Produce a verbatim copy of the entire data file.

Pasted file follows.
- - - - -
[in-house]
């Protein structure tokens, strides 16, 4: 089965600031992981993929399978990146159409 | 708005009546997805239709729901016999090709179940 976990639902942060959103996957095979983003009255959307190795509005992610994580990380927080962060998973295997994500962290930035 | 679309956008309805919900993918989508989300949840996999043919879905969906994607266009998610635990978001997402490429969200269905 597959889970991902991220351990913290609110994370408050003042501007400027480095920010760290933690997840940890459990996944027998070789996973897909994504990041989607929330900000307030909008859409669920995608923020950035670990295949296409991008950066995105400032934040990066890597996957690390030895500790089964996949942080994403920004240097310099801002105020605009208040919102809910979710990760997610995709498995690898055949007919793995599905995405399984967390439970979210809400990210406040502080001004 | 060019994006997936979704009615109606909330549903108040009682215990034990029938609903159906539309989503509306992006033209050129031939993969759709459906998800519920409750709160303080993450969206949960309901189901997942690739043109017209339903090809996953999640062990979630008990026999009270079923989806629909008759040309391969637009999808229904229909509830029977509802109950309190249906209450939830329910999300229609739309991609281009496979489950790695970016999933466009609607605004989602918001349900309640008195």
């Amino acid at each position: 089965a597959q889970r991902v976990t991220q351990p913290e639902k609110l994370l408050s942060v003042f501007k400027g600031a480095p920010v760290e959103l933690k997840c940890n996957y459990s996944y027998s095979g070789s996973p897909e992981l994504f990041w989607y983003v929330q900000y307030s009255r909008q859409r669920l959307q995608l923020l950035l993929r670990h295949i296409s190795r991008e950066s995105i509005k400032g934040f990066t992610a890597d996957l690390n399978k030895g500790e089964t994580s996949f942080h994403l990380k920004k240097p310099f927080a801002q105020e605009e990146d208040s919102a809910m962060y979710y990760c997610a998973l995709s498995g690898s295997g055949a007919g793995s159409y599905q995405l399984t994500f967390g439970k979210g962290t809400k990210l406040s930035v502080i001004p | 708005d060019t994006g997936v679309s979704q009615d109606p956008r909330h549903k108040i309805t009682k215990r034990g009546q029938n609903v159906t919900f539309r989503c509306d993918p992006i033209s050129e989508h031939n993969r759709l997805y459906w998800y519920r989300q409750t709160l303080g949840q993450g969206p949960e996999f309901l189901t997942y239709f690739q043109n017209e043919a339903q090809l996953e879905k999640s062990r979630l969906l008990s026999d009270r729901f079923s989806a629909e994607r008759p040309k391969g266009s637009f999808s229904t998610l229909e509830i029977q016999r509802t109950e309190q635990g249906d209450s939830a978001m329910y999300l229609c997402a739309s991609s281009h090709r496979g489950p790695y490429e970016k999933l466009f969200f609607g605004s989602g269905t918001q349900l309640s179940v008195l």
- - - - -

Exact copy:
[in-house]
């Protein structure tokens, strides 16, 4: 089965600031992981993929399978990146159409 | 708005009546997805239709729901016999090709179940 976990639902942060959103996957095979983003009255959307190795509005992610994580990380927080962060998973295997994500962290930035 | 679309956008309805919900993918989508989300949840996999043919879905969906994607266009998610635990978001997402490429969200269905 597959889970991902991220351990913290609110994370408050003042501007400027480095920010760290933690997840940890459990996944027998070789996973897909994504990041989607929330900000307030909008859409669920995608923020950035670990295949296409991008950066995105400032934040990066890597996957690390030895500790089964996949942080994403920004240097310099801002105020605009208040919102809910979710990760997610995709498995690898055949007919793995599905995405399984967390439970979210809400990210406040502080001004 | 060019994006997936979704009615109606909330549903108040009682215990034990029938609903159906539309989503509306992006033209050129031939993969759709459906998800519920409750709160303080993450969206949960309901189901997942690739043109017209339903090809996953999640062990979630008990026999009270079923989806629909008759040309391969637009999808229904229909509830029977509802109950309190249906209450939830329910999300229609739309991609281009496979489950790695970016999933466009609607605004989602918001349900309640008195």
């Amino acid at each position: 089965a597959q889970r991902v976990t991220q351990p913290e639902k609110l994370l408050s942060v003042f501007k400027g600031a480095p920010v760290e959103l933690k997840c940890n996957y459990s996944y027998s095979g070789s996973p897909e992981l994504f990041w989607y983003v929330q900000y307030s009255r909008q859409r669920l959307q995608l923020l950035l993929r670990h295949i296409s190795r991008e950066s995105i509005k400032g934040f990066t992610a890597d996957l690390n399978k030895g500790e089964t994580s996949f942080h994403l990380k920004k240097p310099f927080a801002q105020e605009e990146d208040s919102a809910m962060y979710y990760c997610a998973l995709s498995g690898s295997g055949a007919g793995s159409y599905q995405l399984t994500f967390g439970k979210g962290t809400k990210l406040s930035v502080i001004p | 708005d060019t994006g997936v679309s979704q009615d109606p956008r909330h549903k108040i309805t009682k215990r034990g009546q029938n609903v159906t919900f539309r989503c509306d993918p992006i033209s050129e989508h031939n993969r759709l997805y459906w998800y519920r989300q409750t709160l303080g949840q993450g969206p949960e996999f309901l189901t997942y239709f690739q043109n017209e043919a339903q090809l996953e879905k999640s062990r979630l969906l008990s026999d009270r729901f079923s989806a629909e994607r008759p040309k391969g266009s637009f999808s229904t998610l229909e509830i029977q016999r509802t109950e309190q635990g249906d209450s939830a978001m329910y999300l229609c997402a739309s991609s281009h090709r496979g489950p790695y490429e970016k999933l466009f969200f609607g605004s989602g269905t918001q349900l309640s179940v008195l």